Thoughts on cleaning the surface of Favino or other vintage Selmer style guitars


I was wondering if people have thoughts about how best to safely clean surface smudges or buildup of dust or grease from a vintage Favino guitar.

I don't want to undertake anything too ambitious or disrupt the integrity of the finish, just a typical routine cleanup as general maintenance. Thanks! DT


  • Posts: 7

    I know that nobody responded publicly, but I want to thank all of the enthusiastic backchannel messages. As a relative newcomer here, I'm glad this small corner of the community of the community is welcoming and inclusive! I'll take the suggestion from Nemo from Nulle Part, Wisconsin and use a belt sander and some Turtle Wax on this 72' Favino. It should also give it a harder protective layer if I want to leave it out in the rain! Thanks, dudes!

  • edited April 2022 Posts: 4,732

    Haha, I think it's a general lack of vintage Favino owners. There was a similar topic relating to vintage finishes in general, I'll dig it out if I can think of some key words, I just tried but I'm not seeing what I remembered.

    Every note wants to go somewhere-Kurt Rosenwinkel
  • Posts: 7

    Lol. I get it. Couldn’t help but have some fun with it! 🙏

  • crookedpinkycrookedpinky Glasgow✭✭✭✭ Alex Bishop D Hole, Altamira M & JWC D hole
    Posts: 921

    I suppose it depends on how the Favino has been finished, i.e. is it a varnish, a polyurethene, French polish or nitrocellulose. I think I read somewhere that if Favino received a guitar back for servicing he would often respray it - so that suggests it's not a French polish finish. Mind you I could be thinking of someone else. I tend to use some methylated spirits to clean off dirt and grunge from the fingerboard and then use lemon oil to reinvigorate the fingerboard. As for cleaning up the body that depends on the finish. If it's a hard poly finish I use either lighter fluid or meths and then some non silicone wax spray to polish it up. Obviously I never use meths or lighter fluid on a French polished guitar rather I just use the non silicon spray or sometimes beeswax. As for nitrocellulose finishes there's this video which might be of some help

    You might get away with just using the spray wax - as long as it's non silicone - as this tend to be very wet and seems to have a cleansing effect into the bargain, just watch though as it can take a while to dry off so be sure to wipe it after spraying in on. Let us know how you get on. Or you could go down the belt sander and turtle wax route or just paint it with some gloss paint.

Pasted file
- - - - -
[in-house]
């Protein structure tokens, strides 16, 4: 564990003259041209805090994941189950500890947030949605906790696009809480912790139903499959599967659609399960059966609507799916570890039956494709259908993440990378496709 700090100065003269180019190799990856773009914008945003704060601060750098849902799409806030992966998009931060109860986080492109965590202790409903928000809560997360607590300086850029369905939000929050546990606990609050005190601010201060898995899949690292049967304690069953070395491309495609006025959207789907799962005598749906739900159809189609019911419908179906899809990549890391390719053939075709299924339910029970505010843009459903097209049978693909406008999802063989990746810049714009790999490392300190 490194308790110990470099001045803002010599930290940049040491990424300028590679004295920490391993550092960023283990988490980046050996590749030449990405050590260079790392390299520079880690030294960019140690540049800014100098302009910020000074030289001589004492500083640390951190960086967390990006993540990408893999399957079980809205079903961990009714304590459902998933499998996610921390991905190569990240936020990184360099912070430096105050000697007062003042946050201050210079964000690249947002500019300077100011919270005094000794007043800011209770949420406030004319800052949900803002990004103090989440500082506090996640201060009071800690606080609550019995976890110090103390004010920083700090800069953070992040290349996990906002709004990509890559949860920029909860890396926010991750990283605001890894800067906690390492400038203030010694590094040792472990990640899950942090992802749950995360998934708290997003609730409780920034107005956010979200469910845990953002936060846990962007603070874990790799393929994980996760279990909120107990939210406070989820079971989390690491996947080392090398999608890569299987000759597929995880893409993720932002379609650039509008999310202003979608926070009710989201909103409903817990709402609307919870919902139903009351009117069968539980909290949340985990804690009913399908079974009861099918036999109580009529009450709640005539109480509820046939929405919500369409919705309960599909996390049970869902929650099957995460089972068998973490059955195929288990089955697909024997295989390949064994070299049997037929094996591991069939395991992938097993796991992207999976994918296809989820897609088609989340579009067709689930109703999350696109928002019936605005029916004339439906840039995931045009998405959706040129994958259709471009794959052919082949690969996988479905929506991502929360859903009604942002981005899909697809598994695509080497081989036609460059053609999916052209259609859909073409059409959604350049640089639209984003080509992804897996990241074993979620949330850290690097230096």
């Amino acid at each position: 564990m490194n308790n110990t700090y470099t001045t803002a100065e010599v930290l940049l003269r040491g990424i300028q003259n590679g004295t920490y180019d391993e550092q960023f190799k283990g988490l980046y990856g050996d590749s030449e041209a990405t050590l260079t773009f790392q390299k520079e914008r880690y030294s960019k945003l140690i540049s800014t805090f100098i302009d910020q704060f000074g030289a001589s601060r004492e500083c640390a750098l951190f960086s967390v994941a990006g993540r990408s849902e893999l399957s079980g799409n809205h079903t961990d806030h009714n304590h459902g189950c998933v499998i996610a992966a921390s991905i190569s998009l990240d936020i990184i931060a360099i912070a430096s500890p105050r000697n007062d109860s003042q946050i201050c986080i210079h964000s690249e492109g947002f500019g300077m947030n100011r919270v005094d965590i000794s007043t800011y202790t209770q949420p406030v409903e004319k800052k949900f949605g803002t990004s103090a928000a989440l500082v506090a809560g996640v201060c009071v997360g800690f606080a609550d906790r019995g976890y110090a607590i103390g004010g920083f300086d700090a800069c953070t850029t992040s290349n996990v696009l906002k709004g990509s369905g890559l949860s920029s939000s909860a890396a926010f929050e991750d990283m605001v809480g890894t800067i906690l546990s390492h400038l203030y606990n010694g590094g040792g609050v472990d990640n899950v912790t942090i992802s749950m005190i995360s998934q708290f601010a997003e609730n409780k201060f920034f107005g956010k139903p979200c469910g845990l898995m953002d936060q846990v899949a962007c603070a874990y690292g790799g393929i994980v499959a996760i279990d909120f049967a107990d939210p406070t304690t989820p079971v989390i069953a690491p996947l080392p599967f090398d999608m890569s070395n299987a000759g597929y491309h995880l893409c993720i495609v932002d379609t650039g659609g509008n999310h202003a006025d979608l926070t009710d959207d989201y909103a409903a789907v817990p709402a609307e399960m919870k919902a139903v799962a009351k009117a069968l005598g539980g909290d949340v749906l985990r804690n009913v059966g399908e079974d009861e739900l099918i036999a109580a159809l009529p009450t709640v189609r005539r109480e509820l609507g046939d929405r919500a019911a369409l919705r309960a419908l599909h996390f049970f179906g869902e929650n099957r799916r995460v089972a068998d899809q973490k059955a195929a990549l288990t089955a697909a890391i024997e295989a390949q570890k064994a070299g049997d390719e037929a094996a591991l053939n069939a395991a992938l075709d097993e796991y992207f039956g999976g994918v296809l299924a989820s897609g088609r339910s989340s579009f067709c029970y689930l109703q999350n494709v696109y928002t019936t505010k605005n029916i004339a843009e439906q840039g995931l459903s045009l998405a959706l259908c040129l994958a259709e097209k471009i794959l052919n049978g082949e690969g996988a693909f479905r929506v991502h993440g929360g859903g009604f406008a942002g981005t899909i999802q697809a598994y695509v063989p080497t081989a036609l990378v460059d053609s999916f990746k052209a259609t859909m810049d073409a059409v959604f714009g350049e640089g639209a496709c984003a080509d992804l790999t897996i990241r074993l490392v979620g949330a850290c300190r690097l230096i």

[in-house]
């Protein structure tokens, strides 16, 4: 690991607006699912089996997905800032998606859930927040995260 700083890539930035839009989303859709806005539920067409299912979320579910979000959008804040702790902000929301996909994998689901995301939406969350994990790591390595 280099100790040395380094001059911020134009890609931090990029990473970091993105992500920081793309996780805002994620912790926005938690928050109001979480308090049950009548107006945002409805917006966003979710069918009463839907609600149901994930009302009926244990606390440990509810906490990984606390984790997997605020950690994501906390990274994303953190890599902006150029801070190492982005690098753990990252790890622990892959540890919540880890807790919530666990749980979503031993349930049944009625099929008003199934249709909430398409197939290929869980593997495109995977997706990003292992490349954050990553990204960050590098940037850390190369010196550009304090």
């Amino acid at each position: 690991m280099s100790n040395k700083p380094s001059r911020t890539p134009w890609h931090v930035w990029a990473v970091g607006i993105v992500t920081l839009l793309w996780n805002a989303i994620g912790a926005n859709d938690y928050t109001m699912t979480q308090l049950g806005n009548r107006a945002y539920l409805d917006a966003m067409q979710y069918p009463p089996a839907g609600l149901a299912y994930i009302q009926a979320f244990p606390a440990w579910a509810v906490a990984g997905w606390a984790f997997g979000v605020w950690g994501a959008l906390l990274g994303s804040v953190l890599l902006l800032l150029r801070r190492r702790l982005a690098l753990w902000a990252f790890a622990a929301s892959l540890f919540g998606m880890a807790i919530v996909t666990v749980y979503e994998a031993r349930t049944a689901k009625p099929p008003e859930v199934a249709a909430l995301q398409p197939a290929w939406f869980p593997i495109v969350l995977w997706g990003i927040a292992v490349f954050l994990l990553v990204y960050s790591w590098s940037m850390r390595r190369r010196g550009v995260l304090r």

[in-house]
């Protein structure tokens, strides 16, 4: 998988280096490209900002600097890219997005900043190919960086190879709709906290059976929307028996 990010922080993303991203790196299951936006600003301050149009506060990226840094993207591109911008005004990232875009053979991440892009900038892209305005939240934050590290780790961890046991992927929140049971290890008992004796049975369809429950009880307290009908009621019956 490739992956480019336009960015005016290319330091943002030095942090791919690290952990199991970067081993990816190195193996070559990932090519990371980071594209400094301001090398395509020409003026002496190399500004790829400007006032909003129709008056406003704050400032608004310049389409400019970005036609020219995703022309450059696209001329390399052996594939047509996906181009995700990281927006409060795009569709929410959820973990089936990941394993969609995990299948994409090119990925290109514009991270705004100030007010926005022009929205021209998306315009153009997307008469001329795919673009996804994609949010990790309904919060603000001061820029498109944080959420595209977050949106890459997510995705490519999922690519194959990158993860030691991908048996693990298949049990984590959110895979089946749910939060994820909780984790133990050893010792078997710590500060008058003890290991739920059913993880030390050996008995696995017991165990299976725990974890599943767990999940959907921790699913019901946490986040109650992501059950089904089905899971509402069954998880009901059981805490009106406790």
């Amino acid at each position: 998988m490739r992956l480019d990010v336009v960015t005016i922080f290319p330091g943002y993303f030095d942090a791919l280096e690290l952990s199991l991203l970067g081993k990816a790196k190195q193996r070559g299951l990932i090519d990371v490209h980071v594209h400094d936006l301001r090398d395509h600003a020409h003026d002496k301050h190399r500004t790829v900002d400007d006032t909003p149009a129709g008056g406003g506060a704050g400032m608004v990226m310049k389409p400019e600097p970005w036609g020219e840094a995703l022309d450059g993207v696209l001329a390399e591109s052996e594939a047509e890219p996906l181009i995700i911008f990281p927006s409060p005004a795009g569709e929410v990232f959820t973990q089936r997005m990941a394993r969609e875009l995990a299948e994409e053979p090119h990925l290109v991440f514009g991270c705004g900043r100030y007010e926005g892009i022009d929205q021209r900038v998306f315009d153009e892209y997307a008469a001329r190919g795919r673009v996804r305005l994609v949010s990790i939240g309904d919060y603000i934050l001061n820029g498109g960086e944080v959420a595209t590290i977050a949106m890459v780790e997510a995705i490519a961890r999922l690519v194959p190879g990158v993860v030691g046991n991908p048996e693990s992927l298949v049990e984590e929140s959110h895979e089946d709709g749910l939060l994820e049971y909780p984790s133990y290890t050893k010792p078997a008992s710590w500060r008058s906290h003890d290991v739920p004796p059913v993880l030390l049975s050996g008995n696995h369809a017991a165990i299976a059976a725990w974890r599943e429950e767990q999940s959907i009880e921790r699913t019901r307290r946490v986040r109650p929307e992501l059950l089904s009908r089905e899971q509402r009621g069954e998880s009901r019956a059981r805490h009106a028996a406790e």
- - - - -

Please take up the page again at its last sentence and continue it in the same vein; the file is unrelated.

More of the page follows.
always learning
  • billyshakesbillyshakes NoVA✭✭✭ Park Avance - Dupont Nomade - Dupont DM-50E
    Posts: 1,306

    Hey, don't be bashing on Wisconsin now! :-)

  • ChrisMartinChrisMartin Shellharbour NSW Australia✭✭ Di Mauro x2, Petrarca, Genovesi, Burns, Kremona Zornitsa & Paul Beuscher resonator.
    Posts: 959

    He does not say what age the Favino is but I guess the very early ones would fit in with the fact that I read somewhere both Castelluccia and Di Mauro switched from French polish (Shellac) to spraying Nitro-cellulose in the mid to late fifties. If that is the case, I would guess Jacques Favino would have stuck with it through until he retired in the '70s, I can't see why he would have changed over to poly. If it is a later J-P Favino why not ask him direct at his workshop, I had a question once and he replied within a day or two (best to write in French though).

  • JSantaJSanta NY✭✭✭ Dupont, Gaffiero, AJL
    Posts: 262

    Nice to see you here Dennis!

    As others mentioned, it's down the finish type. The Bumgarner I had was French polished, and Craig advised just a very very lightly dampened cloth. For my nitro finished Gaffiero, I just use the Music Nomad nitro-safe stuff and that seems to be fine.

    For fretboards, I use the Dunlop cleaning kit and that gets the gunk off pretty well.

  • Posts: 7

    I am hugely appreciative of these suggestions! Thanks for making room for my snarky humor, too!

    As a relatively solo flying GJ player, it is great to connect with community, even around how to clean a guitar.

    There are a couple in question, one from 75 and a JP from the early 80s so all of this is helpful.

    Nice to see you here, too, Jim! I've been lurking for some time and it's been a helpful way to ride out the pandemic from time to time.

    Sending good wishes! DT

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